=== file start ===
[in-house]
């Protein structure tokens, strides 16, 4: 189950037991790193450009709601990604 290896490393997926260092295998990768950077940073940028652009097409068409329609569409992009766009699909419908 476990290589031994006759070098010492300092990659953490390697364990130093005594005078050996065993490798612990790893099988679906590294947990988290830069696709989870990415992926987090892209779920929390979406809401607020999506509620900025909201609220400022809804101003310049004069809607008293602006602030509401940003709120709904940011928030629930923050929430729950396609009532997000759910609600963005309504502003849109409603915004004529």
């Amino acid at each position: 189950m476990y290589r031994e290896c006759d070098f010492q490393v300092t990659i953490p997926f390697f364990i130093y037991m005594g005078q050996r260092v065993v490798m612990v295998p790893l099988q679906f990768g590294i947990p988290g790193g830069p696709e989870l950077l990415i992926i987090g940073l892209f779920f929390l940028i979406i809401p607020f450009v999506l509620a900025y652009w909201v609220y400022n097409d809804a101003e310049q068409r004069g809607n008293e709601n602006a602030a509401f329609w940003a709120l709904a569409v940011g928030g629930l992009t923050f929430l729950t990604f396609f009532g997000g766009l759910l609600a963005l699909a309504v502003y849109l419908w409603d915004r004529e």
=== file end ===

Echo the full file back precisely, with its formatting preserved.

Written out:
[in-house]
């Protein structure tokens, strides 16, 4: 189950037991790193450009709601990604 290896490393997926260092295998990768950077940073940028652009097409068409329609569409992009766009699909419908 476990290589031994006759070098010492300092990659953490390697364990130093005594005078050996065993490798612990790893099988679906590294947990988290830069696709989870990415992926987090892209779920929390979406809401607020999506509620900025909201609220400022809804101003310049004069809607008293602006602030509401940003709120709904940011928030629930923050929430729950396609009532997000759910609600963005309504502003849109409603915004004529």
């Amino acid at each position: 189950m476990y290589r031994e290896c006759d070098f010492q490393v300092t990659i953490p997926f390697f364990i130093y037991m005594g005078q050996r260092v065993v490798m612990v295998p790893l099988q679906f990768g590294i947990p988290g790193g830069p696709e989870l950077l990415i992926i987090g940073l892209f779920f929390l940028i979406i809401p607020f450009v999506l509620a900025y652009w909201v609220y400022n097409d809804a101003e310049q068409r004069g809607n008293e709601n602006a602030a509401f329609w940003a709120l709904a569409v940011g928030g629930l992009t923050f929430l729950t990604f396609f009532g997000g766009l759910l609600a963005l699909a309504v502003y849109l419908w409603d915004r004529e």